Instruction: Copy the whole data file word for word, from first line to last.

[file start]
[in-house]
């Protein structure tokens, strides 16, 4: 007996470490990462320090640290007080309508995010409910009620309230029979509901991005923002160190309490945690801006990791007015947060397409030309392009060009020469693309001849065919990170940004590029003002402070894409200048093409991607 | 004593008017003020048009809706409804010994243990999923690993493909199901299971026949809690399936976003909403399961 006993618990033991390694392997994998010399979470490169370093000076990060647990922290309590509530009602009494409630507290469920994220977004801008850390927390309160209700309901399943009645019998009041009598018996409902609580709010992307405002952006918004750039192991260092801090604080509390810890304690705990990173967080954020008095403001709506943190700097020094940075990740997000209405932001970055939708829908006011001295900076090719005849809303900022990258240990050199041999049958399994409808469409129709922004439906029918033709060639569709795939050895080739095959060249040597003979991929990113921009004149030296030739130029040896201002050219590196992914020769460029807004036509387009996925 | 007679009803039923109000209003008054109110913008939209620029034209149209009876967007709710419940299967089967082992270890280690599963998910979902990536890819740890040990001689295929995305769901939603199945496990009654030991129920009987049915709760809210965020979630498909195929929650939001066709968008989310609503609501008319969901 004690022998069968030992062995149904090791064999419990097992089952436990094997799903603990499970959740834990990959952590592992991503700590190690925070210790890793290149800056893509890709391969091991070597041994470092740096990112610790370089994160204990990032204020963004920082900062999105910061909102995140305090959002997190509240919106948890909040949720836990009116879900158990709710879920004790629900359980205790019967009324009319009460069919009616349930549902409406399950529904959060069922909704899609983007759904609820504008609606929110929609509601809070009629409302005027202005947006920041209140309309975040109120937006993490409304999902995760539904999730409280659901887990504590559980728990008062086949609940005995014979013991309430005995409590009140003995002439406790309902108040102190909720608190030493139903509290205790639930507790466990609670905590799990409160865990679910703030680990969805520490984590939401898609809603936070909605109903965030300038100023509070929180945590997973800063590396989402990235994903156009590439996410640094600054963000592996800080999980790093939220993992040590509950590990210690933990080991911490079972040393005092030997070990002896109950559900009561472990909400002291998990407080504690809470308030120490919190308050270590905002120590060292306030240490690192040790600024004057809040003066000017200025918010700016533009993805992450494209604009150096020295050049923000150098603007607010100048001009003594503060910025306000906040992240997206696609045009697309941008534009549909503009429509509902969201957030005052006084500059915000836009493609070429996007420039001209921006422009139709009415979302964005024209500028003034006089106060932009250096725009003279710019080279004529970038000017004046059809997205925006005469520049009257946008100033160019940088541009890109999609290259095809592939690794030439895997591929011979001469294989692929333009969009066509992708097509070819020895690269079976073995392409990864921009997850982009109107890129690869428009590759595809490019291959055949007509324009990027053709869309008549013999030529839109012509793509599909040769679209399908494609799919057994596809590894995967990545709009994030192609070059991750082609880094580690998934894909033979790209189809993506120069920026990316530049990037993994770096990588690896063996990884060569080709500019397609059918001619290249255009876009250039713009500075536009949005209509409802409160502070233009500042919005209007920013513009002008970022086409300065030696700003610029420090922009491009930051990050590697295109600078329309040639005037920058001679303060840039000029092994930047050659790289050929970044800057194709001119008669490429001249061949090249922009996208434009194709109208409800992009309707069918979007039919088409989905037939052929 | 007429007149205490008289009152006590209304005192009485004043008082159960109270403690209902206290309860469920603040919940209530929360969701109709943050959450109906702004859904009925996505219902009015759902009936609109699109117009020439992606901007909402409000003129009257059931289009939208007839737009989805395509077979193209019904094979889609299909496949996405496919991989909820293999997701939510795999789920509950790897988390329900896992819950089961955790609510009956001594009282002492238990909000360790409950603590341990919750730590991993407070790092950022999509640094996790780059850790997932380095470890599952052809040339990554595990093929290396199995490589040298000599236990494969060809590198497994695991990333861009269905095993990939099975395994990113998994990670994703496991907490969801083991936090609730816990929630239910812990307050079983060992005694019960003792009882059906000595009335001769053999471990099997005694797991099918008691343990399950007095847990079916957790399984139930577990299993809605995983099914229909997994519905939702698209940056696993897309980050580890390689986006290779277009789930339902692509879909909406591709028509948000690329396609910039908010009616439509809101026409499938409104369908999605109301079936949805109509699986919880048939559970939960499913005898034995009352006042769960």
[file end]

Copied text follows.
[in-house]
């Protein structure tokens, strides 16, 4: 007996470490990462320090640290007080309508995010409910009620309230029979509901991005923002160190309490945690801006990791007015947060397409030309392009060009020469693309001849065919990170940004590029003002402070894409200048093409991607 | 004593008017003020048009809706409804010994243990999923690993493909199901299971026949809690399936976003909403399961 006993618990033991390694392997994998010399979470490169370093000076990060647990922290309590509530009602009494409630507290469920994220977004801008850390927390309160209700309901399943009645019998009041009598018996409902609580709010992307405002952006918004750039192991260092801090604080509390810890304690705990990173967080954020008095403001709506943190700097020094940075990740997000209405932001970055939708829908006011001295900076090719005849809303900022990258240990050199041999049958399994409808469409129709922004439906029918033709060639569709795939050895080739095959060249040597003979991929990113921009004149030296030739130029040896201002050219590196992914020769460029807004036509387009996925 | 007679009803039923109000209003008054109110913008939209620029034209149209009876967007709710419940299967089967082992270890280690599963998910979902990536890819740890040990001689295929995305769901939603199945496990009654030991129920009987049915709760809210965020979630498909195929929650939001066709968008989310609503609501008319969901 004690022998069968030992062995149904090791064999419990097992089952436990094997799903603990499970959740834990990959952590592992991503700590190690925070210790890793290149800056893509890709391969091991070597041994470092740096990112610790370089994160204990990032204020963004920082900062999105910061909102995140305090959002997190509240919106948890909040949720836990009116879900158990709710879920004790629900359980205790019967009324009319009460069919009616349930549902409406399950529904959060069922909704899609983007759904609820504008609606929110929609509601809070009629409302005027202005947006920041209140309309975040109120937006993490409304999902995760539904999730409280659901887990504590559980728990008062086949609940005995014979013991309430005995409590009140003995002439406790309902108040102190909720608190030493139903509290205790639930507790466990609670905590799990409160865990679910703030680990969805520490984590939401898609809603936070909605109903965030300038100023509070929180945590997973800063590396989402990235994903156009590439996410640094600054963000592996800080999980790093939220993992040590509950590990210690933990080991911490079972040393005092030997070990002896109950559900009561472990909400002291998990407080504690809470308030120490919190308050270590905002120590060292306030240490690192040790600024004057809040003066000017200025918010700016533009993805992450494209604009150096020295050049923000150098603007607010100048001009003594503060910025306000906040992240997206696609045009697309941008534009549909503009429509509902969201957030005052006084500059915000836009493609070429996007420039001209921006422009139709009415979302964005024209500028003034006089106060932009250096725009003279710019080279004529970038000017004046059809997205925006005469520049009257946008100033160019940088541009890109999609290259095809592939690794030439895997591929011979001469294989692929333009969009066509992708097509070819020895690269079976073995392409990864921009997850982009109107890129690869428009590759595809490019291959055949007509324009990027053709869309008549013999030529839109012509793509599909040769679209399908494609799919057994596809590894995967990545709009994030192609070059991750082609880094580690998934894909033979790209189809993506120069920026990316530049990037993994770096990588690896063996990884060569080709500019397609059918001619290249255009876009250039713009500075536009949005209509409802409160502070233009500042919005209007920013513009002008970022086409300065030696700003610029420090922009491009930051990050590697295109600078329309040639005037920058001679303060840039000029092994930047050659790289050929970044800057194709001119008669490429001249061949090249922009996208434009194709109208409800992009309707069918979007039919088409989905037939052929 | 007429007149205490008289009152006590209304005192009485004043008082159960109270403690209902206290309860469920603040919940209530929360969701109709943050959450109906702004859904009925996505219902009015759902009936609109699109117009020439992606901007909402409000003129009257059931289009939208007839737009989805395509077979193209019904094979889609299909496949996405496919991989909820293999997701939510795999789920509950790897988390329900896992819950089961955790609510009956001594009282002492238990909000360790409950603590341990919750730590991993407070790092950022999509640094996790780059850790997932380095470890599952052809040339990554595990093929290396199995490589040298000599236990494969060809590198497994695991990333861009269905095993990939099975395994990113998994990670994703496991907490969801083991936090609730816990929630239910812990307050079983060992005694019960003792009882059906000595009335001769053999471990099997005694797991099918008691343990399950007095847990079916957790399984139930577990299993809605995983099914229909997994519905939702698209940056696993897309980050580890390689986006290779277009789930339902692509879909909406591709028509948000690329396609910039908010009616439509809101026409499938409104369908999605109301079936949805109509699986919880048939559970939960499913005898034995009352006042769960």